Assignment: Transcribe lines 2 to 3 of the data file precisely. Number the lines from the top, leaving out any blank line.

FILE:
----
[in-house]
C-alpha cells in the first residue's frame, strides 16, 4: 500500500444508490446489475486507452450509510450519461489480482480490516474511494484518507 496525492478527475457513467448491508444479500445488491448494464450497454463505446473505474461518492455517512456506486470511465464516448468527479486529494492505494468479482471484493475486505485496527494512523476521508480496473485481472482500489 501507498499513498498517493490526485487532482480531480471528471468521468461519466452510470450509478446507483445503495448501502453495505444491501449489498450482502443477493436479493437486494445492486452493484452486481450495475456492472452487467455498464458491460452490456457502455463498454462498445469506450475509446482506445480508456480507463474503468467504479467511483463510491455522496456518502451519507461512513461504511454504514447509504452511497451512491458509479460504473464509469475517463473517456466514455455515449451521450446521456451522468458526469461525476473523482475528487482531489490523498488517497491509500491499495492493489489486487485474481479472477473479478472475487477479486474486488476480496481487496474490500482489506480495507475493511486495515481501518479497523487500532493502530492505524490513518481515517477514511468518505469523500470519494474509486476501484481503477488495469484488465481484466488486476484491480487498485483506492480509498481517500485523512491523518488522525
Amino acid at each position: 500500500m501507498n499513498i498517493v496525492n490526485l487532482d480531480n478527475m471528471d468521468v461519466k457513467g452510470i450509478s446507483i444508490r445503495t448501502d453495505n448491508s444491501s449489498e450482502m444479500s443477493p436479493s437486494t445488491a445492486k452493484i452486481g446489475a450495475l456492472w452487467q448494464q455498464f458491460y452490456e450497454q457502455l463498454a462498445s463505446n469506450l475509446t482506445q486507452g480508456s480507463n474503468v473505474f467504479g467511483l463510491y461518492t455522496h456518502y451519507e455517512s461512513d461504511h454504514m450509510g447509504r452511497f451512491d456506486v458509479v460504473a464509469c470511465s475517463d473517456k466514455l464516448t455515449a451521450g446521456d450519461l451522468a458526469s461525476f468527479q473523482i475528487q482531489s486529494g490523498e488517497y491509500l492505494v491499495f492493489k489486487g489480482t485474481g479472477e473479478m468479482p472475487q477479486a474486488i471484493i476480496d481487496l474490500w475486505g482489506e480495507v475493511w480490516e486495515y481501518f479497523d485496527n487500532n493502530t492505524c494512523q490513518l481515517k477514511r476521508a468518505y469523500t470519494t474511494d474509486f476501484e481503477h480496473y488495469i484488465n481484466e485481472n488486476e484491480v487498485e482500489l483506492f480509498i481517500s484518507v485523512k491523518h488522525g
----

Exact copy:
C-alpha cells in the first residue's frame, strides 16, 4: 500500500444508490446489475486507452450509510450519461489480482480490516474511494484518507 496525492478527475457513467448491508444479500445488491448494464450497454463505446473505474461518492455517512456506486470511465464516448468527479486529494492505494468479482471484493475486505485496527494512523476521508480496473485481472482500489 501507498499513498498517493490526485487532482480531480471528471468521468461519466452510470450509478446507483445503495448501502453495505444491501449489498450482502443477493436479493437486494445492486452493484452486481450495475456492472452487467455498464458491460452490456457502455463498454462498445469506450475509446482506445480508456480507463474503468467504479467511483463510491455522496456518502451519507461512513461504511454504514447509504452511497451512491458509479460504473464509469475517463473517456466514455455515449451521450446521456451522468458526469461525476473523482475528487482531489490523498488517497491509500491499495492493489489486487485474481479472477473479478472475487477479486474486488476480496481487496474490500482489506480495507475493511486495515481501518479497523487500532493502530492505524490513518481515517477514511468518505469523500470519494474509486476501484481503477488495469484488465481484466488486476484491480487498485483506492480509498481517500485523512491523518488522525
Amino acid at each position: 500500500m501507498n499513498i498517493v496525492n490526485l487532482d480531480n478527475m471528471d468521468v461519466k457513467g452510470i450509478s446507483i444508490r445503495t448501502d453495505n448491508s444491501s449489498e450482502m444479500s443477493p436479493s437486494t445488491a445492486k452493484i452486481g446489475a450495475l456492472w452487467q448494464q455498464f458491460y452490456e450497454q457502455l463498454a462498445s463505446n469506450l475509446t482506445q486507452g480508456s480507463n474503468v473505474f467504479g467511483l463510491y461518492t455522496h456518502y451519507e455517512s461512513d461504511h454504514m450509510g447509504r452511497f451512491d456506486v458509479v460504473a464509469c470511465s475517463d473517456k466514455l464516448t455515449a451521450g446521456d450519461l451522468a458526469s461525476f468527479q473523482i475528487q482531489s486529494g490523498e488517497y491509500l492505494v491499495f492493489k489486487g489480482t485474481g479472477e473479478m468479482p472475487q477479486a474486488i471484493i476480496d481487496l474490500w475486505g482489506e480495507v475493511w480490516e486495515y481501518f479497523d485496527n487500532n493502530t492505524c494512523q490513518l481515517k477514511r476521508a468518505y469523500t470519494t474511494d474509486f476501484e481503477h480496473y488495469i484488465n481484466e485481472n488486476e484491480v487498485e482500489l483506492f480509498i481517500s484518507v485523512k491523518h488522525g